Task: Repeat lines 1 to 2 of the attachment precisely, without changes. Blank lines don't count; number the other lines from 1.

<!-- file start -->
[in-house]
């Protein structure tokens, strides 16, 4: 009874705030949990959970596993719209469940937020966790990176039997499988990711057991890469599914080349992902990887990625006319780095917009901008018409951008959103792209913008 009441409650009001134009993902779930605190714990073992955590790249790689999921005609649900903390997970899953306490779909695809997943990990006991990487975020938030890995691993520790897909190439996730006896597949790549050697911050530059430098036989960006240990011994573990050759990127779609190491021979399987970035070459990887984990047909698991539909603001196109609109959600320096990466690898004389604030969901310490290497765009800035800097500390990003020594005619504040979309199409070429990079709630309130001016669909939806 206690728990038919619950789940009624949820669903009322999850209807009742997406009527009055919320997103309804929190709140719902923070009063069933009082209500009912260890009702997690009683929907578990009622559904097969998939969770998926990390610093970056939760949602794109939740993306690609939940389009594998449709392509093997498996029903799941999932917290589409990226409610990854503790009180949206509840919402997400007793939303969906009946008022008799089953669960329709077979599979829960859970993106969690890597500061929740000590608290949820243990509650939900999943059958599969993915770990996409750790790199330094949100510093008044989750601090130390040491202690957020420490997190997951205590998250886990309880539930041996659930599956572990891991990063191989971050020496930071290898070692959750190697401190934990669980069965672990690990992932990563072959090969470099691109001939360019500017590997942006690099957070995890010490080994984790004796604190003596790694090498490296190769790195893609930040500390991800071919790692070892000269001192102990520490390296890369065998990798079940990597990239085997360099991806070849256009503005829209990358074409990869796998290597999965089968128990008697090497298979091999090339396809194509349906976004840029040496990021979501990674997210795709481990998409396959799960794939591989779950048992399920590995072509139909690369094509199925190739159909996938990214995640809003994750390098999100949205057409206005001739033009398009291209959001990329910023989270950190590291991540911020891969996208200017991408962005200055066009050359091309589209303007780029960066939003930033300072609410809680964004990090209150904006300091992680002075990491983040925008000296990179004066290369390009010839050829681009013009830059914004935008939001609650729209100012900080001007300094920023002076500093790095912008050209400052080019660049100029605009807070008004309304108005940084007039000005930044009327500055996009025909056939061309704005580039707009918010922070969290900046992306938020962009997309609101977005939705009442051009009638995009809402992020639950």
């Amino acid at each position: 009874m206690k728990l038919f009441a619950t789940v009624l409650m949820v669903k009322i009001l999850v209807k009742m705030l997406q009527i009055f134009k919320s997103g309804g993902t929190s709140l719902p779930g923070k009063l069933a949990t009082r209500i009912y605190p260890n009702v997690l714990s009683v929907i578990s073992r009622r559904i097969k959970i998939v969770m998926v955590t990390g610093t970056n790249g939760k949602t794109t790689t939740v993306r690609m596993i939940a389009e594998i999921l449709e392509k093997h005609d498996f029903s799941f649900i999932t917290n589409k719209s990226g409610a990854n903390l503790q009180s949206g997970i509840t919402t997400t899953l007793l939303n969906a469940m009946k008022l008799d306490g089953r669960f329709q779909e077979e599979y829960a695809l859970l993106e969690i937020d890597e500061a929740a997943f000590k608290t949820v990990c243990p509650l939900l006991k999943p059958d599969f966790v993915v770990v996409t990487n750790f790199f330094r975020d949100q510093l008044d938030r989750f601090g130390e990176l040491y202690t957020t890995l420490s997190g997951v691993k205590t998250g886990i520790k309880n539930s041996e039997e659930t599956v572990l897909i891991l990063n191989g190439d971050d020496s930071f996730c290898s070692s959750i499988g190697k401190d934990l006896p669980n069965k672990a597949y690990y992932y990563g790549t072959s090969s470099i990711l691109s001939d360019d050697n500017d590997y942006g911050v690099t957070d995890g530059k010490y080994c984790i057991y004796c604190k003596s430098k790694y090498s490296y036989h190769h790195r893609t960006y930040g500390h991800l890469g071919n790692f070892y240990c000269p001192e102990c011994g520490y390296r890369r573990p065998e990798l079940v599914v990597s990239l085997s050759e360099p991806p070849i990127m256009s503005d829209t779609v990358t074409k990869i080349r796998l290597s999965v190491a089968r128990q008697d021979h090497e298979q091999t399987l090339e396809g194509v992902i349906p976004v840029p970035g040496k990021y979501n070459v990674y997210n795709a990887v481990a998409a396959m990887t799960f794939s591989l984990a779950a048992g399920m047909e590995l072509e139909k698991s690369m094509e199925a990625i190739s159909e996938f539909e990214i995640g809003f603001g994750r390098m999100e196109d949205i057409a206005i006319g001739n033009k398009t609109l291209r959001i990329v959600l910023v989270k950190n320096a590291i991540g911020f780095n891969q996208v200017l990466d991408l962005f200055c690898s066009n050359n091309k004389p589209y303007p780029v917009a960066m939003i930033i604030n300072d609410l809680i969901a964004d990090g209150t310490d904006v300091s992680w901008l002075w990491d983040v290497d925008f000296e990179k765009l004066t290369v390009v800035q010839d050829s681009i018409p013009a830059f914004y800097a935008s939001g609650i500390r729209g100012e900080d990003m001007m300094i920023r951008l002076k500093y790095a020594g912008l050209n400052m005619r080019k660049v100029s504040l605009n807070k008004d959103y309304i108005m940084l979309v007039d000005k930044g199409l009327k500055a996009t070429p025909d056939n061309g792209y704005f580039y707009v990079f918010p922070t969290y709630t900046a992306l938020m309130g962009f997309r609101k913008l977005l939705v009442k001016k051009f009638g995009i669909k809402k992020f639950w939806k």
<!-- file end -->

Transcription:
[in-house]
């Protein structure tokens, strides 16, 4: 009874705030949990959970596993719209469940937020966790990176039997499988990711057991890469599914080349992902990887990625006319780095917009901008018409951008959103792209913008 009441409650009001134009993902779930605190714990073992955590790249790689999921005609649900903390997970899953306490779909695809997943990990006991990487975020938030890995691993520790897909190439996730006896597949790549050697911050530059430098036989960006240990011994573990050759990127779609190491021979399987970035070459990887984990047909698991539909603001196109609109959600320096990466690898004389604030969901310490290497765009800035800097500390990003020594005619504040979309199409070429990079709630309130001016669909939806 206690728990038919619950789940009624949820669903009322999850209807009742997406009527009055919320997103309804929190709140719902923070009063069933009082209500009912260890009702997690009683929907578990009622559904097969998939969770998926990390610093970056939760949602794109939740993306690609939940389009594998449709392509093997498996029903799941999932917290589409990226409610990854503790009180949206509840919402997400007793939303969906009946008022008799089953669960329709077979599979829960859970993106969690890597500061929740000590608290949820243990509650939900999943059958599969993915770990996409750790790199330094949100510093008044989750601090130390040491202690957020420490997190997951205590998250886990309880539930041996659930599956572990891991990063191989971050020496930071290898070692959750190697401190934990669980069965672990690990992932990563072959090969470099691109001939360019500017590997942006690099957070995890010490080994984790004796604190003596790694090498490296190769790195893609930040500390991800071919790692070892000269001192102990520490390296890369065998990798079940990597990239085997360099991806070849256009503005829209990358074409990869796998290597999965089968128990008697090497298979091999090339396809194509349906976004840029040496990021979501990674997210795709481990998409396959799960794939591989779950048992399920590995072509139909690369094509199925190739159909996938990214995640809003994750390098999100949205057409206005001739033009398009291209959001990329910023989270950190590291991540911020891969996208200017991408962005200055066009050359091309589209303007780029960066939003930033300072609410809680964004990090209150904006300091992680002075990491983040925008000296990179004066290369390009010839050829681009013009830059914004935008939001609650729209100012900080001007300094920023002076500093790095912008050209400052080019660049100029605009807070008004309304108005940084007039000005930044009327500055996009025909056939061309704005580039707009918010922070969290900046992306938020962009997309609101977005939705009442051009009638995009809402992020639950």